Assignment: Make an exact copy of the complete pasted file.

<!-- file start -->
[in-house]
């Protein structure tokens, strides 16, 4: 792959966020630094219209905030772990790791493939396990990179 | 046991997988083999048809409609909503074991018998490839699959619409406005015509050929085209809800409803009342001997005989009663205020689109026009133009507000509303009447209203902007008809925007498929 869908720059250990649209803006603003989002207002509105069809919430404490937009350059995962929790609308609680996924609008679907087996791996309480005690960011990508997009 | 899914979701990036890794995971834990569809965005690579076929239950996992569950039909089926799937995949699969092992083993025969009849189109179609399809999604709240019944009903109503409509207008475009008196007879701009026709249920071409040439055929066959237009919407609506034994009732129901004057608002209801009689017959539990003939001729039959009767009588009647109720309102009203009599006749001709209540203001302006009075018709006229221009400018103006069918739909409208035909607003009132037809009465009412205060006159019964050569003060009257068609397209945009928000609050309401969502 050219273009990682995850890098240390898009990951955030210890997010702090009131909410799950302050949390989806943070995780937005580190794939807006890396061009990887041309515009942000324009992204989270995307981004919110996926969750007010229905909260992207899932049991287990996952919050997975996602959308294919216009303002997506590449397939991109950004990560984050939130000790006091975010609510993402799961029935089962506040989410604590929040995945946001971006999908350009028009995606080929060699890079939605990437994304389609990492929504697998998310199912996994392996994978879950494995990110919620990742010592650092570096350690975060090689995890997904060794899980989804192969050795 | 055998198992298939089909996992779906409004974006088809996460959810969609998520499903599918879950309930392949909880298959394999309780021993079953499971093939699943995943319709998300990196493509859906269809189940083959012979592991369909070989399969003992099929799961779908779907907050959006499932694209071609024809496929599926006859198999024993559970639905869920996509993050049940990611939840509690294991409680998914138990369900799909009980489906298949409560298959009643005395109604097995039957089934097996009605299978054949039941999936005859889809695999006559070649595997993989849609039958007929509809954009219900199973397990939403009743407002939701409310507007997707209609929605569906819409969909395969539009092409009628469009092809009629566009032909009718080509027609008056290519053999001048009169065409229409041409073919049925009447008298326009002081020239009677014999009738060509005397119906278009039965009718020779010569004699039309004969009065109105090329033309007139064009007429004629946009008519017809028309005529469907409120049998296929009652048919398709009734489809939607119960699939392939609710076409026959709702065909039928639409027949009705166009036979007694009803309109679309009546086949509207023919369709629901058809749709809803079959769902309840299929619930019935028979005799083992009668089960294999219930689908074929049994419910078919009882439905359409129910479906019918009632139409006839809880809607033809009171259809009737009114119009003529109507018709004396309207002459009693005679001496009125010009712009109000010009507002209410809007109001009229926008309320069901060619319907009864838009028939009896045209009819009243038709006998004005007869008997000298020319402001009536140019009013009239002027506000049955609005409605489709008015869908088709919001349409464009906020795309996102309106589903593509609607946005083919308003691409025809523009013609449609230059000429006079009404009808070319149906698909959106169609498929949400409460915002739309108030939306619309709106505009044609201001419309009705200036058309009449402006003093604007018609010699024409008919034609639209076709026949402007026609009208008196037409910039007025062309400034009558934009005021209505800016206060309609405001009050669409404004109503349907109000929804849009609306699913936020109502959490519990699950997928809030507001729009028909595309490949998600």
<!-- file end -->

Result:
[in-house]
């Protein structure tokens, strides 16, 4: 792959966020630094219209905030772990790791493939396990990179 | 046991997988083999048809409609909503074991018998490839699959619409406005015509050929085209809800409803009342001997005989009663205020689109026009133009507000509303009447209203902007008809925007498929 869908720059250990649209803006603003989002207002509105069809919430404490937009350059995962929790609308609680996924609008679907087996791996309480005690960011990508997009 | 899914979701990036890794995971834990569809965005690579076929239950996992569950039909089926799937995949699969092992083993025969009849189109179609399809999604709240019944009903109503409509207008475009008196007879701009026709249920071409040439055929066959237009919407609506034994009732129901004057608002209801009689017959539990003939001729039959009767009588009647109720309102009203009599006749001709209540203001302006009075018709006229221009400018103006069918739909409208035909607003009132037809009465009412205060006159019964050569003060009257068609397209945009928000609050309401969502 050219273009990682995850890098240390898009990951955030210890997010702090009131909410799950302050949390989806943070995780937005580190794939807006890396061009990887041309515009942000324009992204989270995307981004919110996926969750007010229905909260992207899932049991287990996952919050997975996602959308294919216009303002997506590449397939991109950004990560984050939130000790006091975010609510993402799961029935089962506040989410604590929040995945946001971006999908350009028009995606080929060699890079939605990437994304389609990492929504697998998310199912996994392996994978879950494995990110919620990742010592650092570096350690975060090689995890997904060794899980989804192969050795 | 055998198992298939089909996992779906409004974006088809996460959810969609998520499903599918879950309930392949909880298959394999309780021993079953499971093939699943995943319709998300990196493509859906269809189940083959012979592991369909070989399969003992099929799961779908779907907050959006499932694209071609024809496929599926006859198999024993559970639905869920996509993050049940990611939840509690294991409680998914138990369900799909009980489906298949409560298959009643005395109604097995039957089934097996009605299978054949039941999936005859889809695999006559070649595997993989849609039958007929509809954009219900199973397990939403009743407002939701409310507007997707209609929605569906819409969909395969539009092409009628469009092809009629566009032909009718080509027609008056290519053999001048009169065409229409041409073919049925009447008298326009002081020239009677014999009738060509005397119906278009039965009718020779010569004699039309004969009065109105090329033309007139064009007429004629946009008519017809028309005529469907409120049998296929009652048919398709009734489809939607119960699939392939609710076409026959709702065909039928639409027949009705166009036979007694009803309109679309009546086949509207023919369709629901058809749709809803079959769902309840299929619930019935028979005799083992009668089960294999219930689908074929049994419910078919009882439905359409129910479906019918009632139409006839809880809607033809009171259809009737009114119009003529109507018709004396309207002459009693005679001496009125010009712009109000010009507002209410809007109001009229926008309320069901060619319907009864838009028939009896045209009819009243038709006998004005007869008997000298020319402001009536140019009013009239002027506000049955609005409605489709008015869908088709919001349409464009906020795309996102309106589903593509609607946005083919308003691409025809523009013609449609230059000429006079009404009808070319149906698909959106169609498929949400409460915002739309108030939306619309709106505009044609201001419309009705200036058309009449402006003093604007018609010699024409008919034609639209076709026949402007026609009208008196037409910039007025062309400034009558934009005021209505800016206060309609405001009050669409404004109503349907109000929804849009609306699913936020109502959490519990699950997928809030507001729009028909595309490949998600």